Green Mosque

Hi everyone, how are you ???

Hi the next day i’ll go to Izmir but before i leave you for few days i want to talk about my favorite mosque, the Green Mosque alias Yeşil Cami.

It was commissioned by Sultan Mehmed I Çelebi and completed in December 1419 or January 1420. The mosque was built between 1419–1421 by architect vezir Hacı İvaz Pasha.

Architecture

The architectural style known as Bursa Style begins with Green Mosque. The mosque is based on a reverse T-plan with a vestibule at the entrance leading to a central hall flanked by eyvans on the east and west and a larger eyvan with mihrab niche on the south. Two small eyvans flank the entryway above which the royal box (hünkar mahfili) is located. There are four rooms with fireplaces to the north and south of side eyvans accessed through the vestibule and the central hall respectively. Stairs on both sides of the vestibule lead to the upper floor where the royal lodge and two adjacent rooms for the royal women are located. Here, a passage opens to the balconies on the northern façade where the minaret steps begin. A portico was designed but never built, because, when the sultan died, work on his private mosque would stop.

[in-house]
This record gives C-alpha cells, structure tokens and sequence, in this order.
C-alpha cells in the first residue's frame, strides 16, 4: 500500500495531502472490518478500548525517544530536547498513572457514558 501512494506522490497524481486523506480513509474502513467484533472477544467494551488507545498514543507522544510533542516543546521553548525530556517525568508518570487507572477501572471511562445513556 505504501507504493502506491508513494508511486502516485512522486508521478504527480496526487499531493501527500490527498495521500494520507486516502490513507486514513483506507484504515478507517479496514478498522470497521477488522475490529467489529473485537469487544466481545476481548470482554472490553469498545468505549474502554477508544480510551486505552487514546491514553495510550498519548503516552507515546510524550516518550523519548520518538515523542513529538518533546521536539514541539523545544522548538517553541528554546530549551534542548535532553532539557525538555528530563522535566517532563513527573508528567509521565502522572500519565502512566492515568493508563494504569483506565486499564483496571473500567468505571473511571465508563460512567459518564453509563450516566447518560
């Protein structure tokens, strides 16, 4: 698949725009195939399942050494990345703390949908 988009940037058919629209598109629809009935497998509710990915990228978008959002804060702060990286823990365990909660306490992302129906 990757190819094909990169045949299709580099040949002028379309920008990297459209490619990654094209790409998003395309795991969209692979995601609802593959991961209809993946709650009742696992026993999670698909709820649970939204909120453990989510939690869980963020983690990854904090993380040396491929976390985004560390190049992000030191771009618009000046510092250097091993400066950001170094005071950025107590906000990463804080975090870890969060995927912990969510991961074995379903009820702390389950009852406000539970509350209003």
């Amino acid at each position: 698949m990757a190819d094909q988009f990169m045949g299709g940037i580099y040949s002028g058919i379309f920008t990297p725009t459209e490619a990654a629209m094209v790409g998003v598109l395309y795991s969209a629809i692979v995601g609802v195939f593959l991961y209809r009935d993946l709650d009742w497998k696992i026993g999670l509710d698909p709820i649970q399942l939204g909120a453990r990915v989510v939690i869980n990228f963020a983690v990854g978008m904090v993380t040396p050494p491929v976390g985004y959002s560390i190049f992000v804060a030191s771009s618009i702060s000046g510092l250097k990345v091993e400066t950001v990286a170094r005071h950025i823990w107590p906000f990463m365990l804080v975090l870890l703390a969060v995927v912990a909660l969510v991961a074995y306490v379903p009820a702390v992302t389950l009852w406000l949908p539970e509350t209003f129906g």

Decorations

The large entrance to the mosque is flanked by recessed marble sofas with twin cubby-holes (papuçluks) for the shoes. Above the door is a long Arabic inscription in bronze. The door is crowned by a half- dome with a cascade of mocárabe (stalactites) that taper into a star. The flat face of the half-dome, set in a ribbed frame, is adorned with arabesques and inscriptions in Rumi scripts.

The walls of the inner vestibule are covered with dark green tiles and, on each side, a great circle filled with blue, white and golden-yellow arabesques of tendrils and flowers.

The interior of the mosque is decorated with a mosaic of blue-green tiles on the walls and ceiling of the eyvans, from which it gets its name.

The two minarets are later additions to the building. They were both rebuilt on an old base by Parvillée. They have been fitted with stone spires carved in the baroque manner at the time of renovation. They can only be accessed through the sultan’s apartments and the climbing up the winding stairs to the attics.

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